For us, this is the biggest reason why we charge on a per-project basis. From day one, our philosophy has always been that business owners should be able to do whatever they want with their websites, whenever they want, without having to rely on a designer, developer or server admin. We don’t believe in contracts for websites and do our work on platforms that allow full control over layouts and content.
Your website is a huge part of your business and we don’t like the idea of giving a company control over it. This is why we build our websites on WordPress (an open source platform) and provide all of our clients with customized training videos that teach them exactly how to make updates and changes to their sites.
We are a two person team
Since we are just a two-person team, there is only so much work that we can take on per month before it gets overwhelming. Working on a per project basis allows us to schedule out our days more efficiently. We know how long a project will take from start to finish and how much we can realistically handle at one time. Working hourly, we could get multiple requests from multiple clients daily, which would be harder to keep up with. By working per project, we know what we will be working on each day and what we have scheduled down the road.
We want you up and running quickly
Hourly projects tend to go for a longer amount of time. We want to give you quality work quickly, so you can start making money with your brand and website! We have refined our processes so that we can get you up in running in just a few weeks, rather than months. We create timelines for each project, so you know exactly what it is we are working on currently and what we plan to do next.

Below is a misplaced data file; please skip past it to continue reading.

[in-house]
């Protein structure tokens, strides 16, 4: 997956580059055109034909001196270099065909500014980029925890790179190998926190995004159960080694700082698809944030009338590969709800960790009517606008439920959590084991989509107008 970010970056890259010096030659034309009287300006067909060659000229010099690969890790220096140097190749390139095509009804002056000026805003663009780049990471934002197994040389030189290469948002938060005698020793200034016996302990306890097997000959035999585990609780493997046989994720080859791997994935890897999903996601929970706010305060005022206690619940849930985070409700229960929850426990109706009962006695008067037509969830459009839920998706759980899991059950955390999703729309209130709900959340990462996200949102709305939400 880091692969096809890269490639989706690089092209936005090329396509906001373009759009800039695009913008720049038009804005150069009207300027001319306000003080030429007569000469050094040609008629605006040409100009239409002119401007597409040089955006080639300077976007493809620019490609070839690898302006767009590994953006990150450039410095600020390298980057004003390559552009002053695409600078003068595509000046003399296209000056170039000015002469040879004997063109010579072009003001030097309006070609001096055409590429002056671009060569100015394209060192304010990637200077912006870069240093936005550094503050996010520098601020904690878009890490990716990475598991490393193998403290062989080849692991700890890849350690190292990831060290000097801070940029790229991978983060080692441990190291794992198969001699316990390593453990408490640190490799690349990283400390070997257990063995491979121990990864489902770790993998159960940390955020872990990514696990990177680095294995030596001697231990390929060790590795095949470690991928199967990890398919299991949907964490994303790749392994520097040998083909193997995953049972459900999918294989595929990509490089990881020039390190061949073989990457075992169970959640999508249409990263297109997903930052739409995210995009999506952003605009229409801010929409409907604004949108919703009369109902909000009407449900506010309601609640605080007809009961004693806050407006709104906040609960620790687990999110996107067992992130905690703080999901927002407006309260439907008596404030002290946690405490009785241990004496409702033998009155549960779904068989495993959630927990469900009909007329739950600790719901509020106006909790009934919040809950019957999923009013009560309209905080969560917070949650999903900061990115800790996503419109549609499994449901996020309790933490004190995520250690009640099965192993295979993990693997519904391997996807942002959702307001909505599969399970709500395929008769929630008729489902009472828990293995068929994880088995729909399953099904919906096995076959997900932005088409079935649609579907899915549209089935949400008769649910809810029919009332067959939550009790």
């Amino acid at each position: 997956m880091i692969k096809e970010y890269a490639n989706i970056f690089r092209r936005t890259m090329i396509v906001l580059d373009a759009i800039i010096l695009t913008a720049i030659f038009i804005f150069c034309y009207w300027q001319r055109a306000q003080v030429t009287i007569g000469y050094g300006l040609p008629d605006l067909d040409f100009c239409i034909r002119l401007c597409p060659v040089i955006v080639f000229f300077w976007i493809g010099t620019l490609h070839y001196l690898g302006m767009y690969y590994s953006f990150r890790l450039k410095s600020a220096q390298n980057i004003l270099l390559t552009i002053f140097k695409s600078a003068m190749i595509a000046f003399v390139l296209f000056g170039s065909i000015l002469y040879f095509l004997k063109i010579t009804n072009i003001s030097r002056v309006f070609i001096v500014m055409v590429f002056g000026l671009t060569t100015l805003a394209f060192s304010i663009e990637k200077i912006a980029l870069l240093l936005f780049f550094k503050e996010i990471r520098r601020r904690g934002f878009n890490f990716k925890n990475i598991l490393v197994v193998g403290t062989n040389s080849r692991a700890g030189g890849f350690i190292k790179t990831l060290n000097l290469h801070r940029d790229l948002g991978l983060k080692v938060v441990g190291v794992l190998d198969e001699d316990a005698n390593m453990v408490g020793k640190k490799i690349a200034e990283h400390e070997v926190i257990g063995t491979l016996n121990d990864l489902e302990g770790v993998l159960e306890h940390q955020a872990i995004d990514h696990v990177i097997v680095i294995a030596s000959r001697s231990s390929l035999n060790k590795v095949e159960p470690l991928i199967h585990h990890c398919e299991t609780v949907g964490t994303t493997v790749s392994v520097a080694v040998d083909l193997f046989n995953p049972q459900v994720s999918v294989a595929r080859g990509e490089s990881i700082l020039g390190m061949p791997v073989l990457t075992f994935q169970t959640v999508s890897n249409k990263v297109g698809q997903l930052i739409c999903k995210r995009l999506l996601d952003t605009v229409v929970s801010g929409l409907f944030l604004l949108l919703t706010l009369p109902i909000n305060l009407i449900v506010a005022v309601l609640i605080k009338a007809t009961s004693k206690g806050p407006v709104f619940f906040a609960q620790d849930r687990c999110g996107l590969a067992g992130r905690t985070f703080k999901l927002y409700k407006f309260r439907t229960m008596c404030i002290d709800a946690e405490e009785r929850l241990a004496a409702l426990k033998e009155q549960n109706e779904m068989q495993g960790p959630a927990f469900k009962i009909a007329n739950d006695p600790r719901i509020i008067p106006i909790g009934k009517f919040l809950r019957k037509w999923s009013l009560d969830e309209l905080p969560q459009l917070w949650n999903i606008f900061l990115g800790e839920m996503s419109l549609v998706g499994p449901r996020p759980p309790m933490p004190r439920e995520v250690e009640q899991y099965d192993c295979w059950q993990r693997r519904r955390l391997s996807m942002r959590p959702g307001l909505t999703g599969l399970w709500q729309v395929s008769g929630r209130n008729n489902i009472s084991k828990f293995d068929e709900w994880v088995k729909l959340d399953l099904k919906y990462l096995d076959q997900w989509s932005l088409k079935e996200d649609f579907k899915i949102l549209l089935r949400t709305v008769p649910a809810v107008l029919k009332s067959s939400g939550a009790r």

You’re hiring experts
When you hire us to design your brand or website, you’re hiring experts that have over 20 years of experience in the industry. We will have in-depth conversations about your project, your needs and your business goals. We believe that projects turn out best when we can collaborate with our clients and bounce ideas off of each other.
When we worked for companies that charged hourly, we did whatever it was that the client wanted because that was what they were paying for. It didn’t matter if we didn’t agree with what they wanted to do. We essentially were the client’s employee and did what they said.
As designers, we feel obligated to give you our opinions on what we think will work best for your business. If we think we can accomplish your goal in a better way, we will offer our suggestions. At the end of the day, we want you to succeed.
Should you pay per project or per hour for branding and web design?
When choosing a designer for your brand or website, it’s important to consider whether or not the designer charges hourly or per project. The type of designer you choose should be based on your needs and the goals of your business. If you want to get your brand and website up and running quickly, choosing a per project designer might be the best choice for you. If you want someone you can count on to manage every aspect of your website for a long period of time, hiring an hourly designer is probably a better solution. It’s important to research the company or person you are working with to make sure they can accommodate the specific needs of your business.